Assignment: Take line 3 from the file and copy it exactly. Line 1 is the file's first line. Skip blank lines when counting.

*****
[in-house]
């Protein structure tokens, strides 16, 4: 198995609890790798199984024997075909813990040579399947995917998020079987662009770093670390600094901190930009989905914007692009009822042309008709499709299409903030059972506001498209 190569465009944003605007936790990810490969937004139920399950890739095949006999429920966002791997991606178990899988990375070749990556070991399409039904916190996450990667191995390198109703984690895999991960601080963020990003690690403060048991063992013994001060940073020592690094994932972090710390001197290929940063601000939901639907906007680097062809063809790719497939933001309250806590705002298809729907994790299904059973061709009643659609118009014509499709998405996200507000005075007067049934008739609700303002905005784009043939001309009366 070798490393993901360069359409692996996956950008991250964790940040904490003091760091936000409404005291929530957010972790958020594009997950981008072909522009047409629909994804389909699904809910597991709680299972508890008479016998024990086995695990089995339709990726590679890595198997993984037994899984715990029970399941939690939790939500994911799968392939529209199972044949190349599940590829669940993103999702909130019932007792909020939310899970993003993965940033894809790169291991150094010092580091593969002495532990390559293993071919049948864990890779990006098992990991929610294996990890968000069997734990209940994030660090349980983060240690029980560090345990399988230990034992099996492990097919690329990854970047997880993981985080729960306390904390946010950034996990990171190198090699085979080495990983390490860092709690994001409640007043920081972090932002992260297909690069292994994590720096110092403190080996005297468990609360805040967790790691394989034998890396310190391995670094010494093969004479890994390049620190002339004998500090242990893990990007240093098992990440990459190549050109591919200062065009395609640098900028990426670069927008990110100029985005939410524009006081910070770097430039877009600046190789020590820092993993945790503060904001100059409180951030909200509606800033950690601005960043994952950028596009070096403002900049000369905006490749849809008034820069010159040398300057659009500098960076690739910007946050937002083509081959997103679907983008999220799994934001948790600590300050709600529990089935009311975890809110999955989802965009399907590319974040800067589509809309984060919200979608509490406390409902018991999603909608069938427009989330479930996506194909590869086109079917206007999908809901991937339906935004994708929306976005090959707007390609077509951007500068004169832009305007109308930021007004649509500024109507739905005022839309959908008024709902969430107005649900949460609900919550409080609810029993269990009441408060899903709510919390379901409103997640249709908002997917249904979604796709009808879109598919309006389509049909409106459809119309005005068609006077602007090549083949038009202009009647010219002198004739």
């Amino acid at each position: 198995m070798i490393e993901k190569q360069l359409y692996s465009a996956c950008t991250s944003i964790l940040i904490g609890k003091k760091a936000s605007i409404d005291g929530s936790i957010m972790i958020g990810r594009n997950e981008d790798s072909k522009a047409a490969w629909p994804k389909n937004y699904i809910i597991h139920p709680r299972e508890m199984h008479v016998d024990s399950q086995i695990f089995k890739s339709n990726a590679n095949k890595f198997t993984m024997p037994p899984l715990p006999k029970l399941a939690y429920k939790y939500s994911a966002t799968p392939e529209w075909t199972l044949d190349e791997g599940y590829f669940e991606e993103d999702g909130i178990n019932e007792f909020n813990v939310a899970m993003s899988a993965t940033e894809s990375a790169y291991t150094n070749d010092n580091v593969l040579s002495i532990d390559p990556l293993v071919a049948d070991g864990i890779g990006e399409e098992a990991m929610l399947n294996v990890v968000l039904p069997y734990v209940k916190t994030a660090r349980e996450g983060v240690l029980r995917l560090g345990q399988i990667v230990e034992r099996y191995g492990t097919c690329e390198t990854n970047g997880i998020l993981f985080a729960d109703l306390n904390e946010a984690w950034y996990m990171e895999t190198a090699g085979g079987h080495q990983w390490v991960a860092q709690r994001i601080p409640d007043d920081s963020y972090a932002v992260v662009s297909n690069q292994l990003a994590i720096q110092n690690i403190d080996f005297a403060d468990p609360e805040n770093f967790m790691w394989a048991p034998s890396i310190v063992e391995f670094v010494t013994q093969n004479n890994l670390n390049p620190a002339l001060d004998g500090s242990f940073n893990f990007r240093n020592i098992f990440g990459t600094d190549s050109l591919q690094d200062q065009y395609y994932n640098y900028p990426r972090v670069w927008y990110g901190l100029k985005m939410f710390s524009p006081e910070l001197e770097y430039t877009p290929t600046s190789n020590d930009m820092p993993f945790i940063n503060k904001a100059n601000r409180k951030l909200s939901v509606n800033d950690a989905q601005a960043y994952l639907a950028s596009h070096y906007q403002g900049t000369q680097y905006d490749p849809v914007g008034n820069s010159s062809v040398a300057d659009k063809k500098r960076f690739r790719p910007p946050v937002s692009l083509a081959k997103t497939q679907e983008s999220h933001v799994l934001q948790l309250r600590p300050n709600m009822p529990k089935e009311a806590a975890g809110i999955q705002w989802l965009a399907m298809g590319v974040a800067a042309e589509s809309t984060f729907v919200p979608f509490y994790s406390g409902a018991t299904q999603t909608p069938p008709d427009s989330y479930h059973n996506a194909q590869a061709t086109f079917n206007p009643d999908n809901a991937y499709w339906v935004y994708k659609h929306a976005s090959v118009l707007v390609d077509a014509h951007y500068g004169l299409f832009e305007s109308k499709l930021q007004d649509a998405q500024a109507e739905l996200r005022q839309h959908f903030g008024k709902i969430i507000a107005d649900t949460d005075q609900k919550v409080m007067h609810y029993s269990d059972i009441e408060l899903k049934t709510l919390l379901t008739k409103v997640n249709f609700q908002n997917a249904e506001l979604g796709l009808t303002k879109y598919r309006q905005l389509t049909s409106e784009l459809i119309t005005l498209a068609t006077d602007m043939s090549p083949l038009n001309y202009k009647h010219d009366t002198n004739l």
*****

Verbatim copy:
């Amino acid at each position: 198995m070798i490393e993901k190569q360069l359409y692996s465009a996956c950008t991250s944003i964790l940040i904490g609890k003091k760091a936000s605007i409404d005291g929530s936790i957010m972790i958020g990810r594009n997950e981008d790798s072909k522009a047409a490969w629909p994804k389909n937004y699904i809910i597991h139920p709680r299972e508890m199984h008479v016998d024990s399950q086995i695990f089995k890739s339709n990726a590679n095949k890595f198997t993984m024997p037994p899984l715990p006999k029970l399941a939690y429920k939790y939500s994911a966002t799968p392939e529209w075909t199972l044949d190349e791997g599940y590829f669940e991606e993103d999702g909130i178990n019932e007792f909020n813990v939310a899970m993003s899988a993965t940033e894809s990375a790169y291991t150094n070749d010092n580091v593969l040579s002495i532990d390559p990556l293993v071919a049948d070991g864990i890779g990006e399409e098992a990991m929610l399947n294996v990890v968000l039904p069997y734990v209940k916190t994030a660090r349980e996450g983060v240690l029980r995917l560090g345990q399988i990667v230990e034992r099996y191995g492990t097919c690329e390198t990854n970047g997880i998020l993981f985080a729960d109703l306390n904390e946010a984690w950034y996990m990171e895999t190198a090699g085979g079987h080495q990983w390490v991960a860092q709690r994001i601080p409640d007043d920081s963020y972090a932002v992260v662009s297909n690069q292994l990003a994590i720096q110092n690690i403190d080996f005297a403060d468990p609360e805040n770093f967790m790691w394989a048991p034998s890396i310190v063992e391995f670094v010494t013994q093969n004479n890994l670390n390049p620190a002339l001060d004998g500090s242990f940073n893990f990007r240093n020592i098992f990440g990459t600094d190549s050109l591919q690094d200062q065009y395609y994932n640098y900028p990426r972090v670069w927008y990110g901190l100029k985005m939410f710390s524009p006081e910070l001197e770097y430039t877009p290929t600046s190789n020590d930009m820092p993993f945790i940063n503060k904001a100059n601000r409180k951030l909200s939901v509606n800033d950690a989905q601005a960043y994952l639907a950028s596009h070096y906007q403002g900049t000369q680097y905006d490749p849809v914007g008034n820069s010159s062809v040398a300057d659009k063809k500098r960076f690739r790719p910007p946050v937002s692009l083509a081959k997103t497939q679907e983008s999220h933001v799994l934001q948790l309250r600590p300050n709600m009822p529990k089935e009311a806590a975890g809110i999955q705002w989802l965009a399907m298809g590319v974040a800067a042309e589509s809309t984060f729907v919200p979608f509490y994790s406390g409902a018991t299904q999603t909608p069938p008709d427009s989330y479930h059973n996506a194909q590869a061709t086109f079917n206007p009643d999908n809901a991937y499709w339906v935004y994708k659609h929306a976005s090959v118009l707007v390609d077509a014509h951007y500068g004169l299409f832009e305007s109308k499709l930021q007004d649509a998405q500024a109507e739905l996200r005022q839309h959908f903030g008024k709902i969430i507000a107005d649900t949460d005075q609900k919550v409080m007067h609810y029993s269990d059972i009441e408060l899903k049934t709510l919390l379901t008739k409103v997640n249709f609700q908002n997917a249904e506001l979604g796709l009808t303002k879109y598919r309006q905005l389509t049909s409106e784009l459809i119309t005005l498209a068609t006077d602007m043939s090549p083949l038009n001309y202009k009647h010219d009366t002198n004739l």